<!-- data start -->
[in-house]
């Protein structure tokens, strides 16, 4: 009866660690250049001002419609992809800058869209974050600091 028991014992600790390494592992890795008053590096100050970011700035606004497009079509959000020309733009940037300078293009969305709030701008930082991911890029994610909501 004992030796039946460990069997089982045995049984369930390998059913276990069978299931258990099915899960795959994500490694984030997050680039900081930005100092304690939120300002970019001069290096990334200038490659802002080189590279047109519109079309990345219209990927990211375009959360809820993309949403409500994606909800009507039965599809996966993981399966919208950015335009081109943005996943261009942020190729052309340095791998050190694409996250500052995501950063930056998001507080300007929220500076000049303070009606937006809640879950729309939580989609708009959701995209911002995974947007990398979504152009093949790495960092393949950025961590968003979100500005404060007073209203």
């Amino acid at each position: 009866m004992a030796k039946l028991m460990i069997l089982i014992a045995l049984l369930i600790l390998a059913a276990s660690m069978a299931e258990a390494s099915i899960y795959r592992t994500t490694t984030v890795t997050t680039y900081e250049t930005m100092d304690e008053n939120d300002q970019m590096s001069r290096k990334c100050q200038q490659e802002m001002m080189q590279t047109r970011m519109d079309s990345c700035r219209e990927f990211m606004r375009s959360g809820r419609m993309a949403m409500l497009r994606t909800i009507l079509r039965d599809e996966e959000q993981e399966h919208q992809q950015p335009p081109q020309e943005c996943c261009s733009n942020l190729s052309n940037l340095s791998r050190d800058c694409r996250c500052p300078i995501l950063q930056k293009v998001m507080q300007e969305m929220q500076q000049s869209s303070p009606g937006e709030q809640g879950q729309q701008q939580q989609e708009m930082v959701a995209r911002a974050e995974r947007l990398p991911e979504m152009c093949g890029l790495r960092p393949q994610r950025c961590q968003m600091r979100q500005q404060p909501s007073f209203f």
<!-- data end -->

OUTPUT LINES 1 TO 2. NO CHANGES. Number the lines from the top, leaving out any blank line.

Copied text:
[in-house]
């Protein structure tokens, strides 16, 4: 009866660690250049001002419609992809800058869209974050600091 028991014992600790390494592992890795008053590096100050970011700035606004497009079509959000020309733009940037300078293009969305709030701008930082991911890029994610909501 004992030796039946460990069997089982045995049984369930390998059913276990069978299931258990099915899960795959994500490694984030997050680039900081930005100092304690939120300002970019001069290096990334200038490659802002080189590279047109519109079309990345219209990927990211375009959360809820993309949403409500994606909800009507039965599809996966993981399966919208950015335009081109943005996943261009942020190729052309340095791998050190694409996250500052995501950063930056998001507080300007929220500076000049303070009606937006809640879950729309939580989609708009959701995209911002995974947007990398979504152009093949790495960092393949950025961590968003979100500005404060007073209203």